Professor Bruce Fortado
University of North Florida
MAN 4401/6411 Labor Relations
Grievance arbitration is a quasi-judicial process where a neutral third party hears a
dispute over contract interpretation, discipline or discharge and renders a final and
binding decision. Arbitrators are commonly selected on a case-by-case basis. A few
contracts provide for “permanent umpires,” who are arbitrators that have an ongoing
engagement. Even here, when an umpire writes a decision that angers one side, the
ongoing relationship can be terminated. Arbitrators serve at the will of the parties. This
has produced some concern that arbitrators will try to split settlements, or split their
decisions over time, to enhance their mutual acceptability. An arbitrator can alleviate this
skepticism by writing a carefully reasoned decision, one that addresses all the issues
posed, especially those raised by the losing side (Carrell and Heavrin, 2007: 495).
Some agreements call for a tripartite board rather than a single arbitrator to hear
the case. The tripartite board may consist of one labor representative, one management
representative and one neutral. This design is less common than the single arbitrator. It
insures both sides are heard and involved in the decision. The labor and management
representatives may be able to provide some behind-the-scenes insight into the case.
Roughly ninety-seven percent of private sector labor agreements contain
arbitration clauses to deal with the grievances that remain unresolved after the initial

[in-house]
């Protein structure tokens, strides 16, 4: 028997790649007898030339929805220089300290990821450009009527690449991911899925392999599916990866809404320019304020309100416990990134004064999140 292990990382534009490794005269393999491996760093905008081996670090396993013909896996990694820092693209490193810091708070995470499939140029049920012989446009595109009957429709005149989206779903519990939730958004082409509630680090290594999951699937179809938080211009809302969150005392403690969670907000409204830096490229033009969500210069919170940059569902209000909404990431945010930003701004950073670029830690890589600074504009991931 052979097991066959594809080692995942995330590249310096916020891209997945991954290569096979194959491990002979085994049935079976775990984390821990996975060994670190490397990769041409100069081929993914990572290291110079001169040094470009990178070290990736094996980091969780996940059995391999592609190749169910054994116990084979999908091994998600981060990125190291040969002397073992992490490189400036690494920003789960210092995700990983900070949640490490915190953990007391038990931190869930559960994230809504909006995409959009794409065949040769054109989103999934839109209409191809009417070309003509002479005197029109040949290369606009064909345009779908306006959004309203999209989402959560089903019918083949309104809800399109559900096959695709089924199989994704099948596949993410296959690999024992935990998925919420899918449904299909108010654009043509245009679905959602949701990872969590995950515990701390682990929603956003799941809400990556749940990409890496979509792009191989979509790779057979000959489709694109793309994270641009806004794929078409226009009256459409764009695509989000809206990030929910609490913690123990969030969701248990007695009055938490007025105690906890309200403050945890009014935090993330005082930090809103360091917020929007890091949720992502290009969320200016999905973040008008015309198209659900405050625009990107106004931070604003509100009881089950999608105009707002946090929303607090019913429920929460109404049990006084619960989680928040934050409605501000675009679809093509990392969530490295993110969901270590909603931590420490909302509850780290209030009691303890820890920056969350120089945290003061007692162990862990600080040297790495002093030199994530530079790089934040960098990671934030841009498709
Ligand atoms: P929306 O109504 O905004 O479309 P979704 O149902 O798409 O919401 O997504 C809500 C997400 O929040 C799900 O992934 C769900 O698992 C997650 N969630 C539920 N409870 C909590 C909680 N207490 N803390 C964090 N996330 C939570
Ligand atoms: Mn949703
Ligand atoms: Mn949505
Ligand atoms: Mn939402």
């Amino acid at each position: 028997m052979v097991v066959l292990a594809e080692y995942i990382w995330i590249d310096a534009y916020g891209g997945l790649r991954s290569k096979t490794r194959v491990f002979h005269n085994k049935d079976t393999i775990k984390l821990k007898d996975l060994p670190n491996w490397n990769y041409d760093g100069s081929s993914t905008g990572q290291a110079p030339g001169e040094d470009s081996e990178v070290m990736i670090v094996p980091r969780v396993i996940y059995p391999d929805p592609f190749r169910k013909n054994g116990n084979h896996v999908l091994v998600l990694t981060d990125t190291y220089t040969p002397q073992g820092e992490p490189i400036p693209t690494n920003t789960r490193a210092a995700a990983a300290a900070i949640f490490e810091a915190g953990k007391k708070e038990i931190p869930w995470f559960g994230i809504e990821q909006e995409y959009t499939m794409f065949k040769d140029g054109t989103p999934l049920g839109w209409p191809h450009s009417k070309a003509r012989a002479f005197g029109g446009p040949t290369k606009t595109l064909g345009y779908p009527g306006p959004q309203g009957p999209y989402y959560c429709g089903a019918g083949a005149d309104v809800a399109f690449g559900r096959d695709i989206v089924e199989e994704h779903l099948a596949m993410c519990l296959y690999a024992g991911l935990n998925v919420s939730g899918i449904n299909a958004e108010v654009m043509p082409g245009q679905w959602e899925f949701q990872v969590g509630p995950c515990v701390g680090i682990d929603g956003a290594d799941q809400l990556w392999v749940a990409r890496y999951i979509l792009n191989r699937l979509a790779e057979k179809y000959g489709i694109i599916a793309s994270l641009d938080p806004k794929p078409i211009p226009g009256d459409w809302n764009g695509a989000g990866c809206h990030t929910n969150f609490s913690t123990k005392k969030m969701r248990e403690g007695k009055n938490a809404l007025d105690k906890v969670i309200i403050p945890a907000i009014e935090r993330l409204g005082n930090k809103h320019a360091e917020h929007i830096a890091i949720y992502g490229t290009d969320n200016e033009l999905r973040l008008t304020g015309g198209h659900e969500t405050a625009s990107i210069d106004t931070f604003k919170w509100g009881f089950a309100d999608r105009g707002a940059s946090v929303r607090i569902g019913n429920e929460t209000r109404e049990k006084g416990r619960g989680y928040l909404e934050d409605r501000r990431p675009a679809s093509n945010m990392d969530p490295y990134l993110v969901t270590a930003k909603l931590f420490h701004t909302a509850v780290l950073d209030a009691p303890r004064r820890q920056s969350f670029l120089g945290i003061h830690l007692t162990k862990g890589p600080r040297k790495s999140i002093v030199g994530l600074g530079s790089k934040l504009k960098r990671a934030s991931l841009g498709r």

steps of the grievance procedure are exhausted. Arbitration clauses are normally the quid
pro quo for a no-strike and no-lockout provision during the life of the contract (Textile
Workers Union of America v. Lincoln Mills of Alabama, 1957).
Grievance arbitration was strongly promoted by the War Labor Board during WW
II. During the early years of usage, arbitrators often tried to mediate the unresolved
problems. Over time, arbitrators have moved away from a mediation and problem
solving posture toward legalistic adjudication. This does not mean that an arbitrator
might not have a meeting with the advocates from each side during the proceeding where
he/she urges the parties to consider settlement. However, this sort of activity has
progressively become less common. In a few instances, grievance mediation has been
experimented with as a quicker and more informal mode of conflict resolution.
The courts have had to answer the question of what should be done when there
are questions about whether an issue should be arbitrated. The Supreme Court decided if
the contract is silent on an issue, such as subcontracting, doubts are decided in favor of
arbitration (The Steelworkers Trilogy, 1960). Thus, if the parties want to exclude a
matter, they should specifically list it as excluded in their agreement. An arbitrator must
not exceed the authority given him/her under the collective bargaining agreement. The
arbitrator “may not add to, detract from, or otherwise modify” the contract (Hilgert, 1999:
200). The decision of an arbitrator can be enforced in court. The courts will normally
not review an arbitrator’s award like an appeal court might review a lower court decision.
Unless an arbitrator exceeds his/her authority, was not mentally competent, the decision
is contrary to law, or some sort of bribery, fraud or breach of ethics can be proven. A
grievant normally has no choice but to accept an arbitrator’s decision, because this is the
final stage of appeal. The only exception to this “one bite at the apple” principle lies in
Equal Employment Opportunity cases. The courts have different procedures and
potential remedies, so employees are not precluded from suing even after they obtain an
arbitration decision (Harrell Alexander, Sr. v. Gardner-Denver Co., 1974).
The parties often get lists of five arbitrators from either the Federal Mediation and
Conciliation Service (FMCS) or American Arbitration Association (AAA) to choose